Privacy, autonomy, and birth control in America, 1860-1900
Access to birth control became, controversially, protected by the “right to privacy” in 1965; a hundred years before, “procreation was a matter of public concern.” Yet, contradictorily and confusingly, Victorian women — and their bodies — were protected (and limited) by a powerful social division between private and public spheres.
Surveillance and Sodomy in 1918 Sacramento
A “cleanup” of 1918 Sacramento resulted in an intensified “[p]olice surveillance of boardinghouses, brothels, pubs, and gambling houses” and effectively turned these areas — none of which were traditional domestic homes — into “semipublic” spaces.
Women, public health, and the police power
The early twentieth century saw working men left free from government protection in the name of “liberty of contract”; women, on the other hand, received such protection, but at the cost of second-class status.
Affirmative vs. passive privacy in domestic violence and abortion
A “passive” version of the right to privacy — the “right to be let alone” — creates challenges for advocates against domestic violence. A more “active” version provides a viable alternative.
Thinking about evidence and causation in same-sex marriage arguments
A recurring theme in criticisms of allowing same-sex marriage — or, as Obergefell did, in finding that bans violated the fundamental right to marriage — is some variation of the “slippery slope.”
Privacy, liberty, dignity: Kennedy in Obergefell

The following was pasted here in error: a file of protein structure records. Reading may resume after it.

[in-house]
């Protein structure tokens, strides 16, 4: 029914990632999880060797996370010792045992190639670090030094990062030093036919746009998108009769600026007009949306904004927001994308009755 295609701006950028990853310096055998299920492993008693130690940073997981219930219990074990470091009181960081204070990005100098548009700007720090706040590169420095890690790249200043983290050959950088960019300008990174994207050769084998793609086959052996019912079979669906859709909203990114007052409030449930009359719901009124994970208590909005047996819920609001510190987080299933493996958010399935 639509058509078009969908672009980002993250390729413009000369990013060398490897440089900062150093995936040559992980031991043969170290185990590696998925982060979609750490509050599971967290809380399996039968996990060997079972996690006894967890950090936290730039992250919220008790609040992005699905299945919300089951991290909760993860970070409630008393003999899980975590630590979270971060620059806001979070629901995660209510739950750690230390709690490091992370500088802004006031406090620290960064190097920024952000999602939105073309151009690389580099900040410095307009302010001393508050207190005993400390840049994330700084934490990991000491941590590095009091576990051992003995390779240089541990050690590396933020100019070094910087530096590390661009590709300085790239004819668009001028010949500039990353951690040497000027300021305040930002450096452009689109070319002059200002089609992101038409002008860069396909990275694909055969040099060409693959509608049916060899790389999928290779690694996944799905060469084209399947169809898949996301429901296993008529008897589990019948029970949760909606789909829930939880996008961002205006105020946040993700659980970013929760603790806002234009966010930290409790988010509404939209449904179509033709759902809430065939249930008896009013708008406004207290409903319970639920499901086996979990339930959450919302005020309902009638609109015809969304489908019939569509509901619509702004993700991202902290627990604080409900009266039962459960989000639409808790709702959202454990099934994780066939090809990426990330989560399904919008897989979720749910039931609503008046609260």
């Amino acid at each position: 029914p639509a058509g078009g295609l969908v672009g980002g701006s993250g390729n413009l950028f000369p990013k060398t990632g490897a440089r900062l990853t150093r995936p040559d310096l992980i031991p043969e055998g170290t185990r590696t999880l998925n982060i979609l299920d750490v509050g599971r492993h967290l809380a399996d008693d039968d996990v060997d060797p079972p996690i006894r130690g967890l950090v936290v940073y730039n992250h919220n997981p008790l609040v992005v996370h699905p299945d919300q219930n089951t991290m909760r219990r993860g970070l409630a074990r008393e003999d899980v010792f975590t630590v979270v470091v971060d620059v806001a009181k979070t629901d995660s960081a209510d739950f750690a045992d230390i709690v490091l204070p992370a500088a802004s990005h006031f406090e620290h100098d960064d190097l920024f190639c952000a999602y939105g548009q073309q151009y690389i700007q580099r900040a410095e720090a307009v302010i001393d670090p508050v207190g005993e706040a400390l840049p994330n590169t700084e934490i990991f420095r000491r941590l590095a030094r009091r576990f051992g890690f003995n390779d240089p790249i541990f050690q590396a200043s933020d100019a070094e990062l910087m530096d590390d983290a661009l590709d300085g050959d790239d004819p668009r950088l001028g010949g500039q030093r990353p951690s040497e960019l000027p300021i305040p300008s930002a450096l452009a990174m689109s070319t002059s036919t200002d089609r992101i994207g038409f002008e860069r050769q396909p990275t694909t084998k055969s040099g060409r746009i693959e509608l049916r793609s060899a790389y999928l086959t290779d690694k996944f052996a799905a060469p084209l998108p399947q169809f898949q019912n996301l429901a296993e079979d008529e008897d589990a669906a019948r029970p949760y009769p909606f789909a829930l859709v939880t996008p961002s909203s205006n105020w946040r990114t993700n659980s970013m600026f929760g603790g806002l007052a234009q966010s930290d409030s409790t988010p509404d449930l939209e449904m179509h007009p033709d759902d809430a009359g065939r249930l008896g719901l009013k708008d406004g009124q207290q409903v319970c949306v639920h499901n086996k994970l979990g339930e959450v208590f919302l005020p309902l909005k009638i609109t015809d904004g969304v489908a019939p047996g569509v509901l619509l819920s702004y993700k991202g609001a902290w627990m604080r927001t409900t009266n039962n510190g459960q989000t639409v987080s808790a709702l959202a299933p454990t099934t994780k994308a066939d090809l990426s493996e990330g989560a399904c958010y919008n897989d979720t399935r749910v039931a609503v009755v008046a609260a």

Kennedy took a fascinating approach to discussing fundamental rights in Obergefell, making an argument that combined substantive due process with equal protection. To do this, he moved away from “privacy,” used in many of the cases he cited, to “dignity” and “liberty.” Using the term “liberty” instead of “privacy” (as in Griswold and Roe v. Wade) when discussing issues of […]
Preserving Jeffersonian ideals through government regulation
In the contentious years of Gilded Age America — 1870-1900 — the general consensus has been than the United States, laissez-faire capitalism and “liberty of contract.” Reality, unsurprisingly, was more complex.
Musings on law, technology, and privacy
I’ve been working on my dissertation for a few months now (it looks at American privacy law over some 150 years, and investigates how technology interacts with that law). Some of that work will emerge here in draft form eventually, but for now I’ve been thinking about the theoretical/critical framework for my work. Much of this framework will be implicit — since I’m writing a dissertation in history — but it will guide me nonetheless. It will develop throughout the writing process, but here are some initial thoughts.
The irony of liberty of contract: normalizing federal intervention
“Liberty of contract” had originally been envisioned as a means of protecting individual rights from government interference, but decisions implementing it ended up justifying federal government intervention.